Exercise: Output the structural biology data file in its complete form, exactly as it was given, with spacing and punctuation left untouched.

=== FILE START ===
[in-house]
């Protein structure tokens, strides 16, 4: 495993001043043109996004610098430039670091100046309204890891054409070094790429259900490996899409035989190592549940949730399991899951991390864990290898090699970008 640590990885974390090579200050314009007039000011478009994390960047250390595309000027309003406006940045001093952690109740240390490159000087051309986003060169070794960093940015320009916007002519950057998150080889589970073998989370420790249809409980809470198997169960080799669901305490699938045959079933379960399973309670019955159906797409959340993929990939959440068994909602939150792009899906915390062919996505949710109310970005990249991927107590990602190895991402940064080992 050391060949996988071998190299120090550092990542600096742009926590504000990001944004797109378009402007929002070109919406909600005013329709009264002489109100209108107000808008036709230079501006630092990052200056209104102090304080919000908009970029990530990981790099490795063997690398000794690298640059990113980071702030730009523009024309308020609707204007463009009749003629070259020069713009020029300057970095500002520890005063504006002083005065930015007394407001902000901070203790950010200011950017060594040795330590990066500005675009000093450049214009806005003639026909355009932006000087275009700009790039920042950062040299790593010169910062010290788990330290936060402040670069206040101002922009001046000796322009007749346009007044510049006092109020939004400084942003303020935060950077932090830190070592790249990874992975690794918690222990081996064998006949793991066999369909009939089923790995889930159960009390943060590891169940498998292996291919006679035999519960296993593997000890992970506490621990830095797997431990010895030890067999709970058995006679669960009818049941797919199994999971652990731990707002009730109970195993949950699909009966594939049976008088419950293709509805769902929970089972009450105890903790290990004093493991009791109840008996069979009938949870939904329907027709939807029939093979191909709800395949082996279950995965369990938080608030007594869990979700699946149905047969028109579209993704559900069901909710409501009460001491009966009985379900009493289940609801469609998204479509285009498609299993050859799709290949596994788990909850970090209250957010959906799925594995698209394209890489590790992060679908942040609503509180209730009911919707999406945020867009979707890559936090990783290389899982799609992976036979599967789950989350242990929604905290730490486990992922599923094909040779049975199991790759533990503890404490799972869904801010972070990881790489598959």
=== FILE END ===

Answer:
[in-house]
């Protein structure tokens, strides 16, 4: 495993001043043109996004610098430039670091100046309204890891054409070094790429259900490996899409035989190592549940949730399991899951991390864990290898090699970008 640590990885974390090579200050314009007039000011478009994390960047250390595309000027309003406006940045001093952690109740240390490159000087051309986003060169070794960093940015320009916007002519950057998150080889589970073998989370420790249809409980809470198997169960080799669901305490699938045959079933379960399973309670019955159906797409959340993929990939959440068994909602939150792009899906915390062919996505949710109310970005990249991927107590990602190895991402940064080992 050391060949996988071998190299120090550092990542600096742009926590504000990001944004797109378009402007929002070109919406909600005013329709009264002489109100209108107000808008036709230079501006630092990052200056209104102090304080919000908009970029990530990981790099490795063997690398000794690298640059990113980071702030730009523009024309308020609707204007463009009749003629070259020069713009020029300057970095500002520890005063504006002083005065930015007394407001902000901070203790950010200011950017060594040795330590990066500005675009000093450049214009806005003639026909355009932006000087275009700009790039920042950062040299790593010169910062010290788990330290936060402040670069206040101002922009001046000796322009007749346009007044510049006092109020939004400084942003303020935060950077932090830190070592790249990874992975690794918690222990081996064998006949793991066999369909009939089923790995889930159960009390943060590891169940498998292996291919006679035999519960296993593997000890992970506490621990830095797997431990010895030890067999709970058995006679669960009818049941797919199994999971652990731990707002009730109970195993949950699909009966594939049976008088419950293709509805769902929970089972009450105890903790290990004093493991009791109840008996069979009938949870939904329907027709939807029939093979191909709800395949082996279950995965369990938080608030007594869990979700699946149905047969028109579209993704559900069901909710409501009460001491009966009985379900009493289940609801469609998204479509285009498609299993050859799709290949596994788990909850970090209250957010959906799925594995698209394209890489590790992060679908942040609503509180209730009911919707999406945020867009979707890559936090990783290389899982799609992976036979599967789950989350242990929604905290730490486990992922599923094909040779049975199991790759533990503890404490799972869904801010972070990881790489598959």